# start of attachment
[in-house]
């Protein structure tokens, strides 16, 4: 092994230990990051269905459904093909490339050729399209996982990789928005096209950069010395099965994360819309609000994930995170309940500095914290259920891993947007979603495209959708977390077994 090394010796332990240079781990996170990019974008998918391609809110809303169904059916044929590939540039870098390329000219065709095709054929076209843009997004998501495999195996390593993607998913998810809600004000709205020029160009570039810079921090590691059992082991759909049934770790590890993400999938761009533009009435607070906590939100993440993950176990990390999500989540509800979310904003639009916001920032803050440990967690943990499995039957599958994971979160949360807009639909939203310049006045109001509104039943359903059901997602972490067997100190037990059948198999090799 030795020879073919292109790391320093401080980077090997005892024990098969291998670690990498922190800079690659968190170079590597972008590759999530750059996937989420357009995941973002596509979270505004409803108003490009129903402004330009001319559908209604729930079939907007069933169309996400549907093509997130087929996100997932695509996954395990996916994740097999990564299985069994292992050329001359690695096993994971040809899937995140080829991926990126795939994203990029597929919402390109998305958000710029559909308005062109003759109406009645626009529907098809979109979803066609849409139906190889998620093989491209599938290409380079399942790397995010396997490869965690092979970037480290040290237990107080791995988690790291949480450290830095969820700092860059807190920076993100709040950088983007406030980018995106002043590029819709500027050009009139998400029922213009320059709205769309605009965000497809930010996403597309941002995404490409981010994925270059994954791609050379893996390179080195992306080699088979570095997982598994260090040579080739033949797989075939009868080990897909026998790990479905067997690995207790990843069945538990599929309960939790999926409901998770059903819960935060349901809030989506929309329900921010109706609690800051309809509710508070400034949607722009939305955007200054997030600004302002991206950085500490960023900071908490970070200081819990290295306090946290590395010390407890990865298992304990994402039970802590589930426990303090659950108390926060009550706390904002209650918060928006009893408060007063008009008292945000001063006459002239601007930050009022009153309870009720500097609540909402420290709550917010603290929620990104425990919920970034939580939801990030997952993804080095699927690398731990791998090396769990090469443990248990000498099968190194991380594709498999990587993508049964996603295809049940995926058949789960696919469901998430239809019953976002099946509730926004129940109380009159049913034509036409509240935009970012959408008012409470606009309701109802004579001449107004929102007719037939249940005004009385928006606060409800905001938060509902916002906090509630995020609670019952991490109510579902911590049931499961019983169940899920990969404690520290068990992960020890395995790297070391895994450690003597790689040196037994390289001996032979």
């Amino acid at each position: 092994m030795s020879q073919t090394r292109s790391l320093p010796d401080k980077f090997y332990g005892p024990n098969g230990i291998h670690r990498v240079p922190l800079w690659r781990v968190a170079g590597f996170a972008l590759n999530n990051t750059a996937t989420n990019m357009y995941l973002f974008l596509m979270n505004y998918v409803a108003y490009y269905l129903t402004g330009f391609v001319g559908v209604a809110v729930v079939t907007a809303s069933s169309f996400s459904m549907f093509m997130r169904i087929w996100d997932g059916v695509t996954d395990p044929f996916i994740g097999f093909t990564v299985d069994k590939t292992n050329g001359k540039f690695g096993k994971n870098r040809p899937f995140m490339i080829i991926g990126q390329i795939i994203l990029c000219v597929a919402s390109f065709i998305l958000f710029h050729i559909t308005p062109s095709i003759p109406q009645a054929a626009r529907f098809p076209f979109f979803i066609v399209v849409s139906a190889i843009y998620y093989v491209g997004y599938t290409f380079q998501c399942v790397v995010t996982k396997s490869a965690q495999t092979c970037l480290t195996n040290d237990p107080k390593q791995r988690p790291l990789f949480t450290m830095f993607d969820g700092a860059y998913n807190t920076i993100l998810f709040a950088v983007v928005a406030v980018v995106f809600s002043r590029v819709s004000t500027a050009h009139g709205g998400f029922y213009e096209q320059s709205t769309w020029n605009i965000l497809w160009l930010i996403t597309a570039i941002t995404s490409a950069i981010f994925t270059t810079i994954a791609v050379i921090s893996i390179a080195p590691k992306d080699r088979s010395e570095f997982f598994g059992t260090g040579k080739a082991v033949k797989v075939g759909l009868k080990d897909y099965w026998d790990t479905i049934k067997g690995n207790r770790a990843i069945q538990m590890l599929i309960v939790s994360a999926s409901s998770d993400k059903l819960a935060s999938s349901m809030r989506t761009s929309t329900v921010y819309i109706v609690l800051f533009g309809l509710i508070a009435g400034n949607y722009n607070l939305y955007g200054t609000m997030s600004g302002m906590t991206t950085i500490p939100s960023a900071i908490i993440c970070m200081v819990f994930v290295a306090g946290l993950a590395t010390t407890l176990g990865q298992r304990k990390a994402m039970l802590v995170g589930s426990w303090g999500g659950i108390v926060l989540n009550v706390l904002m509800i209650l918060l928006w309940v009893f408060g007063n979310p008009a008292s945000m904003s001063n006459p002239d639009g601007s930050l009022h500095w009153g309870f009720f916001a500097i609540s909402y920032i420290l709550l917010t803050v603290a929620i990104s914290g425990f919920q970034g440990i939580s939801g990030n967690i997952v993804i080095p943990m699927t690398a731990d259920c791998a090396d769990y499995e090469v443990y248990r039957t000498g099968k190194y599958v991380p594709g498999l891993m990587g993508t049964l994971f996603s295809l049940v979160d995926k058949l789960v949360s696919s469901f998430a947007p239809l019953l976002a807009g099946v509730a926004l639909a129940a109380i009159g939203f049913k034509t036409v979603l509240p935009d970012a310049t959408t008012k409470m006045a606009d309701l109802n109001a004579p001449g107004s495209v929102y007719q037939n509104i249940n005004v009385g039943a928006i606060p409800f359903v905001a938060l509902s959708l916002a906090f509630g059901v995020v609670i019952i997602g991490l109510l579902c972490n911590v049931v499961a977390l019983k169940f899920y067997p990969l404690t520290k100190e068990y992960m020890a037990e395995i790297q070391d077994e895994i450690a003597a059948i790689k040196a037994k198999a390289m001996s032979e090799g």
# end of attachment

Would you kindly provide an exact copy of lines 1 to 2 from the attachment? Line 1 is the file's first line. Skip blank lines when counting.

[in-house]
């Protein structure tokens, strides 16, 4: 092994230990990051269905459904093909490339050729399209996982990789928005096209950069010395099965994360819309609000994930995170309940500095914290259920891993947007979603495209959708977390077994 090394010796332990240079781990996170990019974008998918391609809110809303169904059916044929590939540039870098390329000219065709095709054929076209843009997004998501495999195996390593993607998913998810809600004000709205020029160009570039810079921090590691059992082991759909049934770790590890993400999938761009533009009435607070906590939100993440993950176990990390999500989540509800979310904003639009916001920032803050440990967690943990499995039957599958994971979160949360807009639909939203310049006045109001509104039943359903059901997602972490067997100190037990059948198999090799 030795020879073919292109790391320093401080980077090997005892024990098969291998670690990498922190800079690659968190170079590597972008590759999530750059996937989420357009995941973002596509979270505004409803108003490009129903402004330009001319559908209604729930079939907007069933169309996400549907093509997130087929996100997932695509996954395990996916994740097999990564299985069994292992050329001359690695096993994971040809899937995140080829991926990126795939994203990029597929919402390109998305958000710029559909308005062109003759109406009645626009529907098809979109979803066609849409139906190889998620093989491209599938290409380079399942790397995010396997490869965690092979970037480290040290237990107080791995988690790291949480450290830095969820700092860059807190920076993100709040950088983007406030980018995106002043590029819709500027050009009139998400029922213009320059709205769309605009965000497809930010996403597309941002995404490409981010994925270059994954791609050379893996390179080195992306080699088979570095997982598994260090040579080739033949797989075939009868080990897909026998790990479905067997690995207790990843069945538990599929309960939790999926409901998770059903819960935060349901809030989506929309329900921010109706609690800051309809509710508070400034949607722009939305955007200054997030600004302002991206950085500490960023900071908490970070200081819990290295306090946290590395010390407890990865298992304990994402039970802590589930426990303090659950108390926060009550706390904002209650918060928006009893408060007063008009008292945000001063006459002239601007930050009022009153309870009720500097609540909402420290709550917010603290929620990104425990919920970034939580939801990030997952993804080095699927690398731990791998090396769990090469443990248990000498099968190194991380594709498999990587993508049964996603295809049940995926058949789960696919469901998430239809019953976002099946509730926004129940109380009159049913034509036409509240935009970012959408008012409470606009309701109802004579001449107004929102007719037939249940005004009385928006606060409800905001938060509902916002906090509630995020609670019952991490109510579902911590049931499961019983169940899920990969404690520290068990992960020890395995790297070391895994450690003597790689040196037994390289001996032979």